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article imageReview: ‘Closed Circuit’ is endlessly predictable Special

By Sarah Gopaul     Aug 29, 2013 in Entertainment
In ‘Closed Circuit’, the defense team assigned to a high-profile terrorism case is forced to rely on each other when their lives are placed in danger by certain evidence.
It's no secret almost every government of every country is covertly watching its citizens. Surveillance cameras, satellite images, wireless eavesdropping and computer hacking are the backbone of most intelligent agencies, and as many have recently revealed -- we make it easy for them. But even the most keen operation does not always see every play; sometimes all the monitoring still fails; sometimes innocent people are still murdered. In Closed Circuit, a vehicle bomb in a British marketplace leads to the arrest of an alleged terrorist and subsequent court proceedings.
When the defense attorney for an alleged terrorist, Farroukh Erdogan (Denis Moschitto), dies, Martin Rose (Eric Bana) gets the call to take his place. He and Erdogan's advocate, Claudia Simmons-Howe (Rebecca Hall), decide not to disclose their concluded affair to the judge, establishing a penchant for breaking the rules. As they independently dig deeper into the facts, they each uncover clues to a larger conspiracy that people are willing to kill to keep secret.
The title suggests closed circuit televisions would play a significant role in the narrative; instead, it's simply a device used to display the film's action. Though the surveillance cameras are ever present and forever watching, they fail to reveal any significant plot point or act as the crux of any key moment. In the instances in which the TVs would seem most useful, they are underutilized or ignored.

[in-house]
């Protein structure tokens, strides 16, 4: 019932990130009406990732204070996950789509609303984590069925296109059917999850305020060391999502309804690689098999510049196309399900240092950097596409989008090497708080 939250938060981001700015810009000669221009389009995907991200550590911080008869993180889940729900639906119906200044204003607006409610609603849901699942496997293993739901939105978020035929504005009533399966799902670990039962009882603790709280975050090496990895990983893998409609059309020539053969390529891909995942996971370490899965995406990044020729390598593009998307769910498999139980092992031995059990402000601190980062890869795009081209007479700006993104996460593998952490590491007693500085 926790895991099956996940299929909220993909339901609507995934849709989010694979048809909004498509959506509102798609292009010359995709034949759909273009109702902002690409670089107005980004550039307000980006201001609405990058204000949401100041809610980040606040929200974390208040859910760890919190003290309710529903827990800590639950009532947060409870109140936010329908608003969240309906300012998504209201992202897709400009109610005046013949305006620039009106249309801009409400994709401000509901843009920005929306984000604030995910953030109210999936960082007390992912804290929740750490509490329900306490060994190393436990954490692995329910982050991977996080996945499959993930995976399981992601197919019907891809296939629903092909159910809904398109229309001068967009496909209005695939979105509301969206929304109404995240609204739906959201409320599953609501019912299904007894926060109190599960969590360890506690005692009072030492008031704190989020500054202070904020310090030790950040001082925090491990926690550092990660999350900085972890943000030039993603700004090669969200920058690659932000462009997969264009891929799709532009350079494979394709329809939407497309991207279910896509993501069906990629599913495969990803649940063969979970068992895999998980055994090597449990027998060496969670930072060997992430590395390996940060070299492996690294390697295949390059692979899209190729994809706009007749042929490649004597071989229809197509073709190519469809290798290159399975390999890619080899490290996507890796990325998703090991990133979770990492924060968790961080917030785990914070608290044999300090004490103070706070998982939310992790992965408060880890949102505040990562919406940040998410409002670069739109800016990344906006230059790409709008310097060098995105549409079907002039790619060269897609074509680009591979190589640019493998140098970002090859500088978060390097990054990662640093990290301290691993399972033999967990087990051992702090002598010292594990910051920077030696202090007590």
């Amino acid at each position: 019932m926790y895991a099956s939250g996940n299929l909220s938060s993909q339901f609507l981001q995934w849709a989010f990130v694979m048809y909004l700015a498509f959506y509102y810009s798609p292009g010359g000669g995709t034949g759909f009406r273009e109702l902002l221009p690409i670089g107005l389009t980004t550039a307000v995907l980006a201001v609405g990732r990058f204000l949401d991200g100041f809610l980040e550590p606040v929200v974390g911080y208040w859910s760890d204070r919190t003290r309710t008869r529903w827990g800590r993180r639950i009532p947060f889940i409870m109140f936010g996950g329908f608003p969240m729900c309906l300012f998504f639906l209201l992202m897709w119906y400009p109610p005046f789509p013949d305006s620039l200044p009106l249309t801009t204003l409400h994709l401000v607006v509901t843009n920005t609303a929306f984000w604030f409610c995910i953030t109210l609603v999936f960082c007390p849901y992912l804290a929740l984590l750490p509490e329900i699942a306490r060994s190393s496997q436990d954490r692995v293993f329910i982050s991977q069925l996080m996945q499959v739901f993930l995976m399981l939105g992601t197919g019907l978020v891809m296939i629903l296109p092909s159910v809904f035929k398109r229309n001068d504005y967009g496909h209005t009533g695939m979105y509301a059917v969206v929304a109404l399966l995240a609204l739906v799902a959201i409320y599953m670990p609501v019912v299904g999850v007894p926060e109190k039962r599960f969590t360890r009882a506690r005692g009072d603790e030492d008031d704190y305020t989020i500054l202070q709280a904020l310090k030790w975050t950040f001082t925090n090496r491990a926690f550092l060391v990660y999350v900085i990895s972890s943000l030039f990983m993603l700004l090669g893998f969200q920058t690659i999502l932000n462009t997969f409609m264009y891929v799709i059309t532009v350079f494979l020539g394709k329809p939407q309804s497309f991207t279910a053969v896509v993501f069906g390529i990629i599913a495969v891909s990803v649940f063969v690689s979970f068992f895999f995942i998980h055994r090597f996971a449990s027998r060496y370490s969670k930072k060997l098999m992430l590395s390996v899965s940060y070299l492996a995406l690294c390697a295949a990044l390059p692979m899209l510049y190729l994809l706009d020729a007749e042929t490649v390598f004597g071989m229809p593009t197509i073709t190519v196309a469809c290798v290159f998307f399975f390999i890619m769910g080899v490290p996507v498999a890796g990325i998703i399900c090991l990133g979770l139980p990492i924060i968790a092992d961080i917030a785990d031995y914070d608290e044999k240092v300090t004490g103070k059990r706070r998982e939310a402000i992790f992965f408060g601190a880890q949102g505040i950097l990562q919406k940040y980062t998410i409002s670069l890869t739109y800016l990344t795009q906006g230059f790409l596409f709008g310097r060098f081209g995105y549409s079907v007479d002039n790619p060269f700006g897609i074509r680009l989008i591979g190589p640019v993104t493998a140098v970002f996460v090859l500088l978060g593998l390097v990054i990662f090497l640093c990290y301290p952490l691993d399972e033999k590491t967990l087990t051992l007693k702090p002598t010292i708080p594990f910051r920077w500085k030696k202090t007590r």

What begins as a possible slow burn turns out to just be painstakingly slow. Other than some court formalities and snarky remarks between the ex-lovers, nothing of importance transpires for the first half of the movie. They perform a few minor exchanges meant to convey their intelligence – which still isn't always in the “on” position – but little else. The subplot about Martin's son is pointless and contributes nothing but a contrived attempt to make him appear less severe. When a chief discovery is finally made, one expects the story to pick up but is forced to watch it plateau and remain in this zone of mediocrity for the rest of the picture.
Little about the script is original, recycling a mishmash of samplings from various courtroom thrillers. Even the dialogue is cliché to the point of being boring rather than unintentionally amusing. In addition, it foreshadows almost every major plot development just before it happens, making the whole movie predictable and uninteresting.
The acting is adequate, but even their hearts don't seem to be in it the majority of the time. Ciarán Hinds barely has to try to stand above his co-stars as their guide and confidante. And Jim Broadbent is at home as the matter-of-fact mentor whose character's main role is well delivered exposition.
Finally, wrapping everything in a nice bow at the end is cheesy and the last straw on a buckling camel's back.
Director: John Crowley
Starring: Eric Bana, Rebecca Hall and Jim Broadbent
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